By angelamontana

Posted: March 3, 2014

Montana Sportsmen for Fish and Wildlife announced their decision to contribute funds to United States Department of Agriculture Wildlife Services to help the agency with their efforts to reduce damage to livestock caused by coyotes and wolves. This contribution is important as funding to the agency diminishes while predation persists. It is crucial for USDAWS to continue their vital role as the lead agency with statutory authority to conduct wildlife damage management.

Keith Kubista, President of MT-SFW said, “We are pleased to be able to participate in this way which results in reducing the burden of government on the taxpayer and at the same time is consistent with our policies and mission. Primary among them is to focus our efforts and funds to preserve our rights to hunt, trap, and fish and to protect livestock and pets from predation.”

MT-SFW recognizes the importance of helping landowners and livestock producers who suffer impacts from predators. These management actions by USDAWS, which are focused on removal of coyotes and wolves causing predation on livestock, will also minimize the potential for predation on wildlife.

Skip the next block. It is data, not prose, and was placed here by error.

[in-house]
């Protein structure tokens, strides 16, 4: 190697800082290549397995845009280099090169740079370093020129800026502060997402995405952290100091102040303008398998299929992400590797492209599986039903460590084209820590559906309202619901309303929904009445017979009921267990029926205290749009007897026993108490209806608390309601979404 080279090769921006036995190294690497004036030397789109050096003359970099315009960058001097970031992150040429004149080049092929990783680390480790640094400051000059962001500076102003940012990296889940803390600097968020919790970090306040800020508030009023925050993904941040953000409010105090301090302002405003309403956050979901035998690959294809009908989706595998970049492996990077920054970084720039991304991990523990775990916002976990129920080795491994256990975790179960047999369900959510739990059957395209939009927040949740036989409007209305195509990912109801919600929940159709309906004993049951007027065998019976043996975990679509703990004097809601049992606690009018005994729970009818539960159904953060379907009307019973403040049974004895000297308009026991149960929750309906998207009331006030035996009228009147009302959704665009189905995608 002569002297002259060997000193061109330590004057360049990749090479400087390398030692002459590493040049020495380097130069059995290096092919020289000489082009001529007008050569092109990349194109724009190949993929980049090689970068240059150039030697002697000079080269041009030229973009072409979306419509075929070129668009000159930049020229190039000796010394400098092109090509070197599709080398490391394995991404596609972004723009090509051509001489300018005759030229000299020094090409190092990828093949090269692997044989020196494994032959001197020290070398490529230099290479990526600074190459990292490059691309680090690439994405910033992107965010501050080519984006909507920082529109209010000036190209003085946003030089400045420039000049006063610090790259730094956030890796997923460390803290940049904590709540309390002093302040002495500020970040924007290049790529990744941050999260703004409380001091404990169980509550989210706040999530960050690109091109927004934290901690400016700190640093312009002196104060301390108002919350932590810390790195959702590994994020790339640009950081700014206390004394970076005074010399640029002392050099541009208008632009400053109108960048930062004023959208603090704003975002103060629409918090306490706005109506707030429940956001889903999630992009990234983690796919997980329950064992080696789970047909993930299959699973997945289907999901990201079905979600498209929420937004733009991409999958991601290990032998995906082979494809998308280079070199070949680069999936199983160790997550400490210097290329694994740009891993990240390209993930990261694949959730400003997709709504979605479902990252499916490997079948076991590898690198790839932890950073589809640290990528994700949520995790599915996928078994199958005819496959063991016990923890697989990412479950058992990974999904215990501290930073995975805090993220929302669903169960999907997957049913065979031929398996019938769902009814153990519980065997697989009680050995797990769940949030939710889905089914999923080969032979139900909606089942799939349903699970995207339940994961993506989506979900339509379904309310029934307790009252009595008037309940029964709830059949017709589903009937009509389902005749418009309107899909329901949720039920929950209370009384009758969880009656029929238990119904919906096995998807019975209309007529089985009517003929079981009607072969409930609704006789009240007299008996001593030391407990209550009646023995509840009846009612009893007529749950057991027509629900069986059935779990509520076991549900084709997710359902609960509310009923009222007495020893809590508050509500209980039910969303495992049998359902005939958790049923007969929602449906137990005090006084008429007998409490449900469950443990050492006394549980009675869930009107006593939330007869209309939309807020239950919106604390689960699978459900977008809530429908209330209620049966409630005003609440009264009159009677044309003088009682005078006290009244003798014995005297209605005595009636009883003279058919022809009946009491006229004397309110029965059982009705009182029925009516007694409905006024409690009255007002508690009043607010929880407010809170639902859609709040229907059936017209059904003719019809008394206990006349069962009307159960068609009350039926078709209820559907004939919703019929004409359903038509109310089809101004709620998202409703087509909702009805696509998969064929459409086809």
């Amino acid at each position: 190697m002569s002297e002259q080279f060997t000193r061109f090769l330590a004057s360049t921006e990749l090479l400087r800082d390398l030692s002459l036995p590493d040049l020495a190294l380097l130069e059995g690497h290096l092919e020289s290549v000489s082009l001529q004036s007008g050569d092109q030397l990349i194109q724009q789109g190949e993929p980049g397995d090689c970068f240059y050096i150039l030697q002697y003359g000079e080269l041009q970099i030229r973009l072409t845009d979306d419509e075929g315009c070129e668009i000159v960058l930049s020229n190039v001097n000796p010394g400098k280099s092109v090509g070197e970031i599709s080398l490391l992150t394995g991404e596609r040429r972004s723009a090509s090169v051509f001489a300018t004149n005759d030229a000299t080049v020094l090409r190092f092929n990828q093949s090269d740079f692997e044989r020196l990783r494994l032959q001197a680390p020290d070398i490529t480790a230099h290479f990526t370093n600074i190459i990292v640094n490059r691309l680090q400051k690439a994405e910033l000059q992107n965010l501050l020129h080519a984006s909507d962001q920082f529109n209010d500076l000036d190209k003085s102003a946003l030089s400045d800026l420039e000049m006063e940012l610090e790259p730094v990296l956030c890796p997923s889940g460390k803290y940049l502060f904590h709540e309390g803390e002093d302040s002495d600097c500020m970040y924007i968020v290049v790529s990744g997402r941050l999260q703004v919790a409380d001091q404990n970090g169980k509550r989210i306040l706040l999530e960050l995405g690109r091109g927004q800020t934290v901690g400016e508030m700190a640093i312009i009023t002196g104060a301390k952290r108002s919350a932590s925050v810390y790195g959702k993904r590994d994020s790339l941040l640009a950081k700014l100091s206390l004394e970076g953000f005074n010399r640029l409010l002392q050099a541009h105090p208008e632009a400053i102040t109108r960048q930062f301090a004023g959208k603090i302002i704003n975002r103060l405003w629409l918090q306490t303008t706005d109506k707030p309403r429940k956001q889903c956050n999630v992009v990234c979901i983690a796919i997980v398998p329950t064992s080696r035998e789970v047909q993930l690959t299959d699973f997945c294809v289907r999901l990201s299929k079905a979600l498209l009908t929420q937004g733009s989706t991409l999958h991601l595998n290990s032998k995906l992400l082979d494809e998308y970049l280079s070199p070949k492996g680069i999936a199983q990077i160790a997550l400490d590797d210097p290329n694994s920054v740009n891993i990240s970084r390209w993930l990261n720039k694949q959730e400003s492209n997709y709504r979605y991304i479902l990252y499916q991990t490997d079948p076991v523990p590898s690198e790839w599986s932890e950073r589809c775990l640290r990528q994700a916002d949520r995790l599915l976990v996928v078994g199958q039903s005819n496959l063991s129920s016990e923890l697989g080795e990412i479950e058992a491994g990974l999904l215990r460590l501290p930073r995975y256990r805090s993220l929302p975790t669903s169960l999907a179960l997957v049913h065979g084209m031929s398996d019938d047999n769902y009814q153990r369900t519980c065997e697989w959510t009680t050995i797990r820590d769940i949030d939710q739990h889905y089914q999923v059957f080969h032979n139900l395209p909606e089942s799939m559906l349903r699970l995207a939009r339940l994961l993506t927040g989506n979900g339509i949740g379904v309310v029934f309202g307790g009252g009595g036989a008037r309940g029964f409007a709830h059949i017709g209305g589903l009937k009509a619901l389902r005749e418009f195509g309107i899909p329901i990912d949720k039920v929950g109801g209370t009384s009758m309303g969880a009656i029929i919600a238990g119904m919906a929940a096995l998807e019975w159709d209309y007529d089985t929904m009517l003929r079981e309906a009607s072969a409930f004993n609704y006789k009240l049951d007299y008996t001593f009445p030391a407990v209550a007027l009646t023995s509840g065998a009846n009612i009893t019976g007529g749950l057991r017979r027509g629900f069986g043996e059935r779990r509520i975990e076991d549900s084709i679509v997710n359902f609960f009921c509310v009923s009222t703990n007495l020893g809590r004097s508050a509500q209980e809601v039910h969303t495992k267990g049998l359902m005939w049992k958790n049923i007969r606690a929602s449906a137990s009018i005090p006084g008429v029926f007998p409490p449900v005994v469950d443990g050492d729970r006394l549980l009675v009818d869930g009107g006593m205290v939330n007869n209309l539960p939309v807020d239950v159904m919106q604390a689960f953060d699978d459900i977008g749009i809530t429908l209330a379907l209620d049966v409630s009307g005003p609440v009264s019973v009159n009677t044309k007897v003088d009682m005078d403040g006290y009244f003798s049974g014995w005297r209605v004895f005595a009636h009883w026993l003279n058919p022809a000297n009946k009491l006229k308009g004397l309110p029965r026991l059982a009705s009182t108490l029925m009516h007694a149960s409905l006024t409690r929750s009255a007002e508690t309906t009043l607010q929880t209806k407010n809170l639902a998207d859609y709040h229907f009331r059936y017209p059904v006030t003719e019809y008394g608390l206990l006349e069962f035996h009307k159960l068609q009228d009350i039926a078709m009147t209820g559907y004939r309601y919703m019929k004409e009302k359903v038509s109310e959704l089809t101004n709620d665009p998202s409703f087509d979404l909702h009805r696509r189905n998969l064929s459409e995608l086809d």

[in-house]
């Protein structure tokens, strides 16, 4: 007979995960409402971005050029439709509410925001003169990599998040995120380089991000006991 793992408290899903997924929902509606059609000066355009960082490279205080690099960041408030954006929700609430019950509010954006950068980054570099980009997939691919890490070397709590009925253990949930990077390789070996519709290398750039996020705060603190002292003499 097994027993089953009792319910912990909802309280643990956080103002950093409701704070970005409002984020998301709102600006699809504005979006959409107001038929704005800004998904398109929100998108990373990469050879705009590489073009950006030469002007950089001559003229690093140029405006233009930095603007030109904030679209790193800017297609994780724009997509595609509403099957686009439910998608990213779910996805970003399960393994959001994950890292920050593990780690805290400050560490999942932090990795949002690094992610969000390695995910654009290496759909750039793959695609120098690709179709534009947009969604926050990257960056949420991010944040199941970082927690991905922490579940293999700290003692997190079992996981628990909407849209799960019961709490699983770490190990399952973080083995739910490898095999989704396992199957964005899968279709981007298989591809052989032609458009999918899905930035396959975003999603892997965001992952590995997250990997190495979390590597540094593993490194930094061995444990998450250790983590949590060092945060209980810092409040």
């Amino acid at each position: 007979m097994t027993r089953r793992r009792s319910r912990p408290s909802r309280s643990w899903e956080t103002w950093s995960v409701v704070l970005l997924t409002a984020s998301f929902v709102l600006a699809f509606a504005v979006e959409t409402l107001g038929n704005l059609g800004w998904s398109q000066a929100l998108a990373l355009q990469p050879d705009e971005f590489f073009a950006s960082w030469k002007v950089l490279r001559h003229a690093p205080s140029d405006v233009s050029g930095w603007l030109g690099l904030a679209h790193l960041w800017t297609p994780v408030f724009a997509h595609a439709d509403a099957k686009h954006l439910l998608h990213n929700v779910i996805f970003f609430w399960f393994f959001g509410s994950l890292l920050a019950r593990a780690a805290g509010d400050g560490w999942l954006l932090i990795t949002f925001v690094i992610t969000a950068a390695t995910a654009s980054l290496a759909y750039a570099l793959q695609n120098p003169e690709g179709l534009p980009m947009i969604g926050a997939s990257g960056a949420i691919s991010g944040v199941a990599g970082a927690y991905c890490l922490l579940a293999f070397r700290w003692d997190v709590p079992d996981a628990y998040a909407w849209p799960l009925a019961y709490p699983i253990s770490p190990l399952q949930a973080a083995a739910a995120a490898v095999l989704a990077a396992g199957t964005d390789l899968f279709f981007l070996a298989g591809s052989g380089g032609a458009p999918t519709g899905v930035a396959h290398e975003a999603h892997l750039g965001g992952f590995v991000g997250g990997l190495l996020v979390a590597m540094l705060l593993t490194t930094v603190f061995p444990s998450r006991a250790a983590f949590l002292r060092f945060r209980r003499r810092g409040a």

We are witnessing more antelope, deer, and elk exiting public lands and taking up residence on private property to avoid predators which results in crop and property damage and reduces hunting opportunity. This is evidently impacting many areas as some of FWP’s recent hunting proposals are due to this situation.

It is MT-SFW‘s intent that by supporting these selective management actions there will be residual benefit to some of those ungulate herds struggling with the same predators affecting livestock. Because of the recent deep snow event we received and the increased strain it inflicts on livestock and wildlife, predator control actions become more essential.

MT-SFW views this decision to assist the USDAWS as a positive step to demonstrate that some sportsmen organizations to are willing help and improve landowner relationships.

(Via Sportsmen for Fish & Wildlife)